It's not only what you say but how you say it. Choose the right message type.
Messages inform users of events, specific conditions or system states that require attention. You can show message in three types: banners, alerts and notifications. Consider the context and persistence.
First, you can display messages in the immediate context where the user is working. Use notifications or alerts for context dependent messages. Notifications are non-blocking, they go away automatically and the user can safely ignore them. An alert blocks the user and requires a reaction.
Second, only banners are persisted messages. If you need to display something you really want the users to read, display a banner. The user can read it later in the Pulse.
ERRORmessages report a severe problem that has occurred.
WARNINGmessages warn the user that the system has detected a condition which requires the user's attention.
INFOmessages simply inform the user about a change or a situation.
WORKITEMis a special type reserved for workflow notifications.
Banners are messages that inform the user about system and app events. Banners are displayed prominently at the top or bottom of the Magnolia shell. They capture the user's attention effectively but do not interrupt what the user is currently working on. Banners are the only persistent message type. The user can safely close the banner and read the full message in the Pulse later. See Banners.
Example use: An info banner is displayed to an administrator that the license of a particular Magnolia instance is about to expire. (INFO message sent by the system)
Writing banner messages:
- Make the title and short description non-technical and easy to understand.
- By contrast, the message body can be as complex and technical as necessary.
- Cover the incident comprehensively.
- Provide enough context to make the message clear. Remember that messages can show up outside of the context they are created in. For example, a user editing a page may see an unrelated message that the license of the asset management connector he's using to access a SharePoint server will expire in five days.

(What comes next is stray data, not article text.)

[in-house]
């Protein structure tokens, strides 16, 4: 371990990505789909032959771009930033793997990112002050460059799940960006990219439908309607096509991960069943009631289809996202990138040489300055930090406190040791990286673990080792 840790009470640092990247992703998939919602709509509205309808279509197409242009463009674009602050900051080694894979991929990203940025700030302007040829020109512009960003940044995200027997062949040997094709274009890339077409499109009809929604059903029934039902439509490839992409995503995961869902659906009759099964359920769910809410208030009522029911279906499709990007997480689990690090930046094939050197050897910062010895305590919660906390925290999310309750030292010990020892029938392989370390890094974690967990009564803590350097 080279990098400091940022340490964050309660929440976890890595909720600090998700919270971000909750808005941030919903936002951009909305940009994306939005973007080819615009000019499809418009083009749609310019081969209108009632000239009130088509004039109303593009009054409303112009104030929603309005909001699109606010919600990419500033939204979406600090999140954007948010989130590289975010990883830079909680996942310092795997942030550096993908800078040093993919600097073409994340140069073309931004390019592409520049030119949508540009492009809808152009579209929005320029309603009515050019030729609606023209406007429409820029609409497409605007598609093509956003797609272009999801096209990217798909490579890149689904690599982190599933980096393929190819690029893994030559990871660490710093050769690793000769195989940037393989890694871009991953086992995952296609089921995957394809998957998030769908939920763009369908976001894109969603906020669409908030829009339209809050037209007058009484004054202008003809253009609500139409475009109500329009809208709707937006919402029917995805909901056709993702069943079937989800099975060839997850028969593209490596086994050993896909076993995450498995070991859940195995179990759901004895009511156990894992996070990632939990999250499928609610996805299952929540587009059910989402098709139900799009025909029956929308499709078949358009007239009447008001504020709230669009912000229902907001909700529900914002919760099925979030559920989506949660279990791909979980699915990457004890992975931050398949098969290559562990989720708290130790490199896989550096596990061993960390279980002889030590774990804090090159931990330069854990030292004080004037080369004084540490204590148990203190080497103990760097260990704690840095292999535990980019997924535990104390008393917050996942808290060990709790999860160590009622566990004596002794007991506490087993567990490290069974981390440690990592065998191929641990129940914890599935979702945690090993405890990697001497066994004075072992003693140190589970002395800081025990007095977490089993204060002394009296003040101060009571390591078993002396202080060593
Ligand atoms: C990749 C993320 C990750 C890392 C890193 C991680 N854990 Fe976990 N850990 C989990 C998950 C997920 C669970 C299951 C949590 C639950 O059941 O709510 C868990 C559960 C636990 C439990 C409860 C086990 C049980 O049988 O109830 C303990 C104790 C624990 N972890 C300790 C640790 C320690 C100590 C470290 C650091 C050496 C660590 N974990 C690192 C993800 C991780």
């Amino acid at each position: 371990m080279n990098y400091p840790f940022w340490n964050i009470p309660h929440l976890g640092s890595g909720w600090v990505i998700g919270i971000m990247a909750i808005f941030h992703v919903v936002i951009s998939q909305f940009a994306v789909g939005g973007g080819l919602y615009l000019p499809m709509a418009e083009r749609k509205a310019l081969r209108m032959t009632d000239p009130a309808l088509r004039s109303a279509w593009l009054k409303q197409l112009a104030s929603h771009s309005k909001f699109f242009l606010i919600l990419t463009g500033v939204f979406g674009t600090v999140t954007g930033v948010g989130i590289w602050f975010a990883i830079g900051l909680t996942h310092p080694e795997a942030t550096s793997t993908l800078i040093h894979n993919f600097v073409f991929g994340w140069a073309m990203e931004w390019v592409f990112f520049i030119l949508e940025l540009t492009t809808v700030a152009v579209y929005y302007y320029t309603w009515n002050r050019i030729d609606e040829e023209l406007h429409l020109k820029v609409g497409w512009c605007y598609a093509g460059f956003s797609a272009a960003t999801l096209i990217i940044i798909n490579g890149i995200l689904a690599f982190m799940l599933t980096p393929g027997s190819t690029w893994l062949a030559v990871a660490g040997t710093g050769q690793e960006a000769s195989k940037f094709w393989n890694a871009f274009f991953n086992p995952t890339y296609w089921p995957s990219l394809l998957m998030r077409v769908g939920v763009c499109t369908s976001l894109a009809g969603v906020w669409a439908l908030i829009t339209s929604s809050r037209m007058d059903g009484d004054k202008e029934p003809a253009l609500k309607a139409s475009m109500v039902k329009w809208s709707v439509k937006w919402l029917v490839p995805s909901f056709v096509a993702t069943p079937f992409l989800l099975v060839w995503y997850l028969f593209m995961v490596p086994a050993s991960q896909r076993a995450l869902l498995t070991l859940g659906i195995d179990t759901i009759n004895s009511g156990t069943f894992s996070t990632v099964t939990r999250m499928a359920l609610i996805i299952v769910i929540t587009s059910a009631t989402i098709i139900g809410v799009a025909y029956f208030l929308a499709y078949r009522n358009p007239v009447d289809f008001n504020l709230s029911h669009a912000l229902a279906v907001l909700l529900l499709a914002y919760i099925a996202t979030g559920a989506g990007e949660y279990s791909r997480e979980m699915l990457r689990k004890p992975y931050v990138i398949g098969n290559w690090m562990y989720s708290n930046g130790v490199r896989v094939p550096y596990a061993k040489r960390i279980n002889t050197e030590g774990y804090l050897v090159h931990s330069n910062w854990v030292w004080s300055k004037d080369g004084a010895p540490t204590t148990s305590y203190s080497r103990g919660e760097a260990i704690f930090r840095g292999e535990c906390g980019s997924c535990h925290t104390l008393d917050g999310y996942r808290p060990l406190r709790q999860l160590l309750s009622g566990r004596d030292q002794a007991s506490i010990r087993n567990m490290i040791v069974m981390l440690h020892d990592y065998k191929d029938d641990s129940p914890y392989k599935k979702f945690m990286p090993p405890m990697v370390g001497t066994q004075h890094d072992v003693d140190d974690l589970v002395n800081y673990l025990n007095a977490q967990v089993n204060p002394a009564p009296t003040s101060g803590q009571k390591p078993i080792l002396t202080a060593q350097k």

Alerts are modal messages that show up in the context the user is currently working in. You can use alerts to confirm that an action should be executed, inform the user of harmful consequences, or report the progress of a long-running action. Since alerts are modal they block the user interface. See Alerts.
Example use: A Yes-No question is displayed in an alert, asking the user whether an action should proceed or not.
Writing alert messages:
- Text for alerts should be very short. We want them to be small and neat, and instantly comprehensible.
- If you ask questions, make them concise and snappy and ensure you use explicit labels on buttons that answer the question. For example, when you ask the user to confirm a deletion, labeling the buttons Yes, delete and No, with the latter being the default, instead of just OK and Cancel.
Notifications are non-intrusive messages that inform the user whether an action was completed or aborted successfully. Typically they confirm something. Notifications look like Post-IT notes. They go away automatically and don't require user action. Use notifications to confirm what the user did and provide them with confidence and assurance. See Notifications.
Example use: A notification tells the user that they have not completed a dialog. Some fields still need to be filled.
Writing notification messages:
- Text for notifications must be super short and to the point since it is only visible for a few seconds.